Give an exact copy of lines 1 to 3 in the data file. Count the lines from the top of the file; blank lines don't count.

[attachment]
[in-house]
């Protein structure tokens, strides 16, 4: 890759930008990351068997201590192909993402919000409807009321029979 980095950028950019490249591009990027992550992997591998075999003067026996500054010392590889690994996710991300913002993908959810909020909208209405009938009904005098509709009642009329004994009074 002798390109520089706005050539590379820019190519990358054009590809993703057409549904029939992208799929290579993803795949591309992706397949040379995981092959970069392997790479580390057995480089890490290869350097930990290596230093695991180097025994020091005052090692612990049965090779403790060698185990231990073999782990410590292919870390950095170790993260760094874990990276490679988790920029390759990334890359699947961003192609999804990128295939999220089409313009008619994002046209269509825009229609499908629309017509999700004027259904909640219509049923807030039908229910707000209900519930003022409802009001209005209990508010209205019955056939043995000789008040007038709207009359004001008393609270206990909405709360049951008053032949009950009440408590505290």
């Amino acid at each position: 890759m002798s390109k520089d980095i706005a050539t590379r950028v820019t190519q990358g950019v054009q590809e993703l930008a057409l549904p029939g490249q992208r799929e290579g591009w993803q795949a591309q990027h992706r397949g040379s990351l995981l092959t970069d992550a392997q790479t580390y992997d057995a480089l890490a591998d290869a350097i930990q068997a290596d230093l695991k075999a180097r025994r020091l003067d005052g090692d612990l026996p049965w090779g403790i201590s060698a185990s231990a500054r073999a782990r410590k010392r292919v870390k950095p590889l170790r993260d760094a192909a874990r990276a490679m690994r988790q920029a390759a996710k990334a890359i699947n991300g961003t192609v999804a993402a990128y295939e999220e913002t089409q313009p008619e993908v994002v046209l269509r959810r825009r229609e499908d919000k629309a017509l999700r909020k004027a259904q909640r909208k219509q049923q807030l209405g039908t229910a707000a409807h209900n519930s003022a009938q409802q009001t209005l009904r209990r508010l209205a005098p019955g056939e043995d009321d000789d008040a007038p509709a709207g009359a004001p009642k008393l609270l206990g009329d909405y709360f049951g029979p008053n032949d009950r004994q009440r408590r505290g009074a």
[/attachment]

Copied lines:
[in-house]
């Protein structure tokens, strides 16, 4: 890759930008990351068997201590192909993402919000409807009321029979 980095950028950019490249591009990027992550992997591998075999003067026996500054010392590889690994996710991300913002993908959810909020909208209405009938009904005098509709009642009329004994009074 002798390109520089706005050539590379820019190519990358054009590809993703057409549904029939992208799929290579993803795949591309992706397949040379995981092959970069392997790479580390057995480089890490290869350097930990290596230093695991180097025994020091005052090692612990049965090779403790060698185990231990073999782990410590292919870390950095170790993260760094874990990276490679988790920029390759990334890359699947961003192609999804990128295939999220089409313009008619994002046209269509825009229609499908629309017509999700004027259904909640219509049923807030039908229910707000209900519930003022409802009001209005209990508010209205019955056939043995000789008040007038709207009359004001008393609270206990909405709360049951008053032949009950009440408590505290």
């Amino acid at each position: 890759m002798s390109k520089d980095i706005a050539t590379r950028v820019t190519q990358g950019v054009q590809e993703l930008a057409l549904p029939g490249q992208r799929e290579g591009w993803q795949a591309q990027h992706r397949g040379s990351l995981l092959t970069d992550a392997q790479t580390y992997d057995a480089l890490a591998d290869a350097i930990q068997a290596d230093l695991k075999a180097r025994r020091l003067d005052g090692d612990l026996p049965w090779g403790i201590s060698a185990s231990a500054r073999a782990r410590k010392r292919v870390k950095p590889l170790r993260d760094a192909a874990r990276a490679m690994r988790q920029a390759a996710k990334a890359i699947n991300g961003t192609v999804a993402a990128y295939e999220e913002t089409q313009p008619e993908v994002v046209l269509r959810r825009r229609e499908d919000k629309a017509l999700r909020k004027a259904q909640r909208k219509q049923q807030l209405g039908t229910a707000a409807h209900n519930s003022a009938q409802q009001t209005l009904r209990r508010l209205a005098p019955g056939e043995d009321d000789d008040a007038p509709a709207g009359a004001p009642k008393l609270l206990g009329d909405y709360f049951g029979p008053n032949d009950r004994q009440r408590r505290g009074a």